And then we found an umbrella polypore. You know, I have a bucket list —I’d like to find a beefsteak polypore or cauliflower of the woods, but I’d never even thought about an umbrella polypore. And then — from a distance I knew it wasn’t a hen of the woods. But you know, if you’ve ever foraged and you get that like Ohmygodwhat’sthat and you start running and breaking branches and jumping over things and it’s like, Look at this thing that’s just growing right there! And this is definitely an umbrella polypore and Oh my god, let’s see what it tastes like, let’s see what the mouthfeel is. We took it back and cooked it with just a little bit of butter and salt and pepper. There were these secret hints of apricot fruitiness that hit your mouth at first, and then an anise hint, so it gave like a fruity sausage-y taste. So after that first tasting, we were like, Wow, what else can we do with this? And Amy was like, fennel, so we layered a dish with the umbrella polypore and fennel and potatoes and, Oh Kate…We have yet to find another one and it's not really a cultivatable mushroom but it was like — I mean I’m getting all verklempt here because it was so delightful and it was unlike anything I’ve ever eaten before. And it was one of those things where you’re tasting the forest, you’re tasting this richness that’s just available in the wild.
K: So the way I cook in the city, and the way I think a lot of people cook, is that you start with some ingredients on the table, and then the exploration and the satisfaction comes out of the cooking of it. But the way you're talking about foraging, it feels like that becomes part of what makes it taste so good.
Absolutely. There's an excitement and a joy that comes from it. It’s like hunting, you know, people hunt and kill things. And we're not really killing the mushrooms because the mycelium is still alive in the ground, but it is a stalking. You're putting yourself in a different mindset. When you're just ambling through the forest, and you have no desire and no clear idea, and then you find something that you weren't expecting, and you pull from that the idea for a meal…it is something completely unique to wrap your head around. It’s a joy.
And that's one of the things that in our dream of developing a mushroom farm, we want to give to other people. Our long-term plan is to have a 100-acre plot where people can camp and then we bring them out into the woods and we go right back to the lodge and cook it. When you're pulling something from the forest that you didn't expect to find, it adds a whole other layer of satisfaction and excitement to the meal that you're preparing. And, you know, wine has a certain terroir for different regions, grapes pull the nutrients and the air into themselves. Well, mushrooms are super absorptive. They’re 90% water and so they taste like the environment you find them in. So when you go to different forests and you eat the same mushroom, it does have a different taste and texture to it. Sometimes it’s a sandier soil, so these mushrooms are drier and a little bit more crumbly, but their flavor is more intense. The environment impacts food heavily and I don't know that a lot of people realize that unless they have their elbows in the dirt and are pulling stuff from the ground.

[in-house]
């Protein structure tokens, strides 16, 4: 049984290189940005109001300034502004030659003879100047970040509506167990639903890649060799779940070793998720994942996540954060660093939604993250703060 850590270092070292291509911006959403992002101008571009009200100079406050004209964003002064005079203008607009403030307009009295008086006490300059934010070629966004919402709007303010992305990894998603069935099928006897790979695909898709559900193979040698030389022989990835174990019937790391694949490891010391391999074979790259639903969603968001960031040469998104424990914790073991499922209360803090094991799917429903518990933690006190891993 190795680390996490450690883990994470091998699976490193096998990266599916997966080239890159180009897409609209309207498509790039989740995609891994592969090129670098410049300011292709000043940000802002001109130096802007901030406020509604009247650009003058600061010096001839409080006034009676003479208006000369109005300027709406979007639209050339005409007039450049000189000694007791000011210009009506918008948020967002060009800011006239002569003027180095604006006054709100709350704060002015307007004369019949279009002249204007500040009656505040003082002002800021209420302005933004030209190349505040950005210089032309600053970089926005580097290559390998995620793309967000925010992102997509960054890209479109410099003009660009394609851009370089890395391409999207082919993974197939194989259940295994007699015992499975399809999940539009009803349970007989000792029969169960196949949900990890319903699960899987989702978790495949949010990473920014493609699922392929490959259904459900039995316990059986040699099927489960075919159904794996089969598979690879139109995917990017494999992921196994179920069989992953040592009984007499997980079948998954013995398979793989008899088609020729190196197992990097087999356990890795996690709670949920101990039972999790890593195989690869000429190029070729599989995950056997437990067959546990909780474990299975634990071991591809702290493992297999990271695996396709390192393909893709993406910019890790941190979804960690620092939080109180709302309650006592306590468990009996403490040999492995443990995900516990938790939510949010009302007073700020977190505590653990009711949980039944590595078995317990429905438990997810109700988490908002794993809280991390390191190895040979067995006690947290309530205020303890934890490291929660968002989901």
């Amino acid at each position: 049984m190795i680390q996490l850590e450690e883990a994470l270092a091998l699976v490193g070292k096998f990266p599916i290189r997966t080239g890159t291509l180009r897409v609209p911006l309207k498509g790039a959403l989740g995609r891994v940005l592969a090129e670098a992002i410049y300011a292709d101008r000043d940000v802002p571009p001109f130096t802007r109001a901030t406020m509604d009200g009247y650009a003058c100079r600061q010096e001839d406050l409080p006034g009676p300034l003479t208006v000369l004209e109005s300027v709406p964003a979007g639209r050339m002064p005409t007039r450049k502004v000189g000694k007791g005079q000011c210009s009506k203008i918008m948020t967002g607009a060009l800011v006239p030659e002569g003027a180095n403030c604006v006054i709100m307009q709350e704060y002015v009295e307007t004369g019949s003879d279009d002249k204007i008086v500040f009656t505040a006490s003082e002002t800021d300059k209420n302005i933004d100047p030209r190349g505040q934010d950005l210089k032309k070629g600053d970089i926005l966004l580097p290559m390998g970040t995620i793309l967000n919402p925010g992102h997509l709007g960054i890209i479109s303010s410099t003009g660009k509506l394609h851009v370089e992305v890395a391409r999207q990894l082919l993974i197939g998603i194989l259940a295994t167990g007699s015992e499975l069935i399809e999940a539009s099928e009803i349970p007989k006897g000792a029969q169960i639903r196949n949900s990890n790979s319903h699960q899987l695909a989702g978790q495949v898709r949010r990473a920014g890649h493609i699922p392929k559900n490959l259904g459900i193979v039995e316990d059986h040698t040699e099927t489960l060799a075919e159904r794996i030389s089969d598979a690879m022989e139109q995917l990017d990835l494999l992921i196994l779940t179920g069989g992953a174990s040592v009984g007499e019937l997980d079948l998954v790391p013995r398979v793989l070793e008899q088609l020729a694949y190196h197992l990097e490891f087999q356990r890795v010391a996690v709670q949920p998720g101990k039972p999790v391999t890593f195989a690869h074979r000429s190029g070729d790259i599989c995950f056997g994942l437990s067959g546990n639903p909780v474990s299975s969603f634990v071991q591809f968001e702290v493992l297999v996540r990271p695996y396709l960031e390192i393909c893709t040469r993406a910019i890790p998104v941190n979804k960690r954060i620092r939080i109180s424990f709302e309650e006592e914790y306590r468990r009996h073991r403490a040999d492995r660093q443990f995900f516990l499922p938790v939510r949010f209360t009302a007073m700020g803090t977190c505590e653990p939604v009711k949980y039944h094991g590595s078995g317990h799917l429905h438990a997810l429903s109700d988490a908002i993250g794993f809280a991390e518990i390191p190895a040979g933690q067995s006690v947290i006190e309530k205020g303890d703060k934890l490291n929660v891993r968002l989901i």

K: Is there a different sort of satisfaction in growing them?
Absolutely. You know, finding them in the forest is a surprise. And yet it's no less surprising when something grows in the farm. Providing food for people has taught me much more patience. We do have a controlled environment, quote unquote, but it's still very susceptible to changes, like Oh, we overloaded the room. And now there are too many organisms in there breathing. And so the mushrooms produce a little bit different because the CO2 content is higher and they're all reaching for air. So while there is some control, it's not completely controlled. But there is still that joy and satisfaction in going in and seeing these tiny little pins, and then the next day seeing them evolve a little bit more. The oysters in particular grow so fast you can almost just set up a lawn chair and drink a cup of tea and watch them uncurl before your very eyes. There are some that take much longer. Chestnuts in particular — we have a restaurant that is using chestnut mushroom clusters and they’re cornmeal-battering and frying them and creating little blooming onion clusters with some pickled red onion and microgreens — it’s so delightful, and we just can’t provide enough for them. The chef called me in a panic on Saturday and was like, Can you bring me any more chestnuts? and unfortunately they're a really desirable mushroom and people came in and bought them all. It was going into their Saturday crowd and this is one of their most popular appetizers and as an ingredient provider, that's traumatic. I’m just like, I can't give you what you need. I'm so sorry. I can see them on the shelf, but they're just not ready.
K: How has it been trying to fit into the supply chain?
Oh yeah, supply chains and commodity, it's not something that I ever thought about getting involved in. It’s an entirely different skill to kind of balance everything. Like, we have 30% left of the substrate that goes into growing the mushrooms. Okay, let me order some more. Oh my god, there was a storm in Iowa and there's no soy right now for four weeks. Holy crap now my growth process is going to be impacted. And I can't provide the ingredients for the dishes that people need. It's very interesting to be a small cog in this machine that is providing nutritive food and unique ingredients to people at various levels of consumption. It's definitely a challenge.
K: Does it make you want to scale up more or less?
I think scaling up more will reduce the hurt if something goes awry, because there's more buffer. But it's definitely a tightrope act. And it's like, can we use this pile of money to satisfy our immediate needs? Or can we use a portion of it to start setting up something that will satisfy more needs in the future? Right now we're only providing like 100 to 150 pounds a week. And with the space that we have with more labor we could do 300 pounds a week. And once we move upstairs and scale up into a commercial kitchen and to our additional grow rooms, we will not only be able to provide 500 pounds of fresh mushrooms to our region and beyond, but also provide more prepared foods and turn some of the stuff that isn't pretty into the soup stocks or dumplings or a variety of different things. So then we’ll have less waste and be able to use those mushroom bits to continue to flourish.
What I’m Cooking
I don’t know if these steaks are just like the ones made by Avery’s friend Eric (I’ll have to meet Eric) but they were definitely so juicy/chewy/meaty as to be a bit uncanny. This is an easy dish to make, so give it a try next time you want to mess with your vegetarian friends in the most loving way.
Recipes for paid subscribers: